Home > Policy and analysis > The future of degree apprenticeships in England

The future of degree apprenticeships in England

Universities UK is working with employers and key partners for a new project to ensure degree apprenticeships fully meet employers' skills needs, provide opportunities and contribute to productivity and economic growth.
The future of degree apprenticeships


What are degree apprenticeships?

Degree apprenticeships are a new and exciting form of provision that involve close collaboration between employers and universities, as well as work-based learning supplemented by teaching and learning at university.

Since degree apprenticeships were launched in 2015, over 100 universities in England are now registered to deliver degree apprenticeships. From very small numbers initially, we have seen steady growth in areas such as leadership and management, digital technology and engineering, all areas with significant skills shortages across England. There are an increasing number of standards being developed and introduced especially in the public sector such as teaching, nursing, police and social work.

Degree apprenticeships are meeting skills shortages in key sectors, helping to improve productivity and supporting local economic growth. They also have significant potential to increase social mobility and diversify the talent pool, and where employers have used degree apprenticeships to achieve this, the initial results have been impressive. Employers have told us that they value being able to award a degree as part of an apprenticeship because it makes it more attractive to both employers and apprentices, it is a mark of quality, it reinforces existing relationships with universities and it gives apprentices equal status in the labour market.

Challenges to degree apprenticeships

Degree apprenticeships are on the verge of becoming a significant success story, yet significant obstacles and challenges remain. The process of setting up standards has been overly complex and long, and the procurement process for providing degree apprenticeships to smaller, non-levy paying employers has left many 'cold spots' across England where universities are unable to provide them. There are question marks over of the sustainability of the funding model and concerns about the overall level of bureaucracy. There is also considerable hostility to degree apprenticeships from existing providers and many policy-makers with pressure on the inclusion of the degree in an apprenticeship.

Universities UK's work on degree apprenticeships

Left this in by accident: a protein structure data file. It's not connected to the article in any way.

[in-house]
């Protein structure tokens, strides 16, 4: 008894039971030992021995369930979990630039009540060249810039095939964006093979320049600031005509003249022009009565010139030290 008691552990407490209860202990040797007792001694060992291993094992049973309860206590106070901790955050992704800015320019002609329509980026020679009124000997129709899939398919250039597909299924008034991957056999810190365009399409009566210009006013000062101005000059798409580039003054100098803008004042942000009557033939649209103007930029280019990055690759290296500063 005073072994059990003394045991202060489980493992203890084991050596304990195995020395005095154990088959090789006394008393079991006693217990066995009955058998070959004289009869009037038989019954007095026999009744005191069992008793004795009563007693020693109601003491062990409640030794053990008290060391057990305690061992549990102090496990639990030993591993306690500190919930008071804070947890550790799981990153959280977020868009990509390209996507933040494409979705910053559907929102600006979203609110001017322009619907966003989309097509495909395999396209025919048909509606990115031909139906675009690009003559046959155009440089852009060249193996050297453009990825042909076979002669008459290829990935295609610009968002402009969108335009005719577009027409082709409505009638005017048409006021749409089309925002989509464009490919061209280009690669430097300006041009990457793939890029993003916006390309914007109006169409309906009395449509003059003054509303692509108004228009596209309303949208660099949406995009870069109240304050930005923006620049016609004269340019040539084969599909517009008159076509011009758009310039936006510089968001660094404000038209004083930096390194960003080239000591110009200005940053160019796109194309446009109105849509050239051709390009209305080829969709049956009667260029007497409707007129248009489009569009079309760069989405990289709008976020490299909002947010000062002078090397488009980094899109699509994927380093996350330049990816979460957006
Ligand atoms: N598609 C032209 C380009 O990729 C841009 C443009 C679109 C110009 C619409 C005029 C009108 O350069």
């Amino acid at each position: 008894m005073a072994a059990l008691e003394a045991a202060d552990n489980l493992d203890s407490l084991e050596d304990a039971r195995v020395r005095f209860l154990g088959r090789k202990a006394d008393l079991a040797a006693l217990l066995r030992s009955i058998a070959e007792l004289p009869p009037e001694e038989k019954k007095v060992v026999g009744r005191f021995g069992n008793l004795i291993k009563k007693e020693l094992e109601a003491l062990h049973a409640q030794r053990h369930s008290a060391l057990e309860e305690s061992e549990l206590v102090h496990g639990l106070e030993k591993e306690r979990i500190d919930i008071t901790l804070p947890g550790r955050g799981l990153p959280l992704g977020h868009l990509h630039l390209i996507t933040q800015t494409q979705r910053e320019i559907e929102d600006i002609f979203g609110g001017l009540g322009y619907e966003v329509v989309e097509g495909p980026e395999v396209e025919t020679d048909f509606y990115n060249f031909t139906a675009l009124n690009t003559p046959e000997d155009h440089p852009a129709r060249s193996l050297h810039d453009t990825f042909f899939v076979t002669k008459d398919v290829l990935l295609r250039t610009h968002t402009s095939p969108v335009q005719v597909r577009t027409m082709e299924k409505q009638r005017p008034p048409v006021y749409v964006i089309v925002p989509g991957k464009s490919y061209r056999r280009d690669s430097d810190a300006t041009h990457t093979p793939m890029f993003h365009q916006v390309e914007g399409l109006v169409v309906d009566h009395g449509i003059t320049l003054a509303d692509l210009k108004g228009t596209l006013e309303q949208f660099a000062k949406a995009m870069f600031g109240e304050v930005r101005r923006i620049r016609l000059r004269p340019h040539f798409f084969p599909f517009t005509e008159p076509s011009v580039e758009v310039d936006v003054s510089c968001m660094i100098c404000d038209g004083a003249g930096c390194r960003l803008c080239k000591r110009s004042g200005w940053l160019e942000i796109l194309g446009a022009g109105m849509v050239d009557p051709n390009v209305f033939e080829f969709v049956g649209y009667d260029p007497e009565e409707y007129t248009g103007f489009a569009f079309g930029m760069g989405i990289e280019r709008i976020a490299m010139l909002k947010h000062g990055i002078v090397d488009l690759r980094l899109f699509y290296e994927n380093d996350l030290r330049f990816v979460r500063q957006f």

Universities UK has considered the initial development of degree apprenticeships in Future growth of degree apprenticeships and then outlined the scale of university commitment and potential for growth in Degree apprenticeships: realising opportunities. It is now time to consider how we can ensure degree apprenticeships reach their true potential to meet employers' skills needs, provide opportunities and contribute to productivity and economic growth.

Universities UK is launching a project on the Future of degree apprenticeships. The project will be advised by a sounding board bringing together universities, employers and key partners, chaired by Professor Quintin McKellar, Vice-Chancellor of the University of Hertfordshire. We will gather evidence from potential apprentices and their parents, employers and universities, and aim to report in June 2019. 

If you would like further information or would like to share your views, please get in contact with the project leader Greg Wade: Greg.Wade@universitiesuk.ac.uk 

MadeAtUni - Lifesavers


The Nation's Lifesavers - the 100+ ways UK universities are keeping us safe and healthy


Graduates in demand, but skills must match up with jobs

7 November 2018
With regular debates about the value of degrees and whether graduates have the right skills, Greg Wade considers the evidence from employers on graduate recruitment and their actual skills needs.

Challenging the higher Vs further education false divide

8 October 2018
UUK's Director of Policy looks at the need to go beyond the outdated and simplistic distinction between FE and HE. A new piece of research commissioned by Universities UK reinforces this message.



Greg Wade

Greg Wade

Policy Manager
Universities UK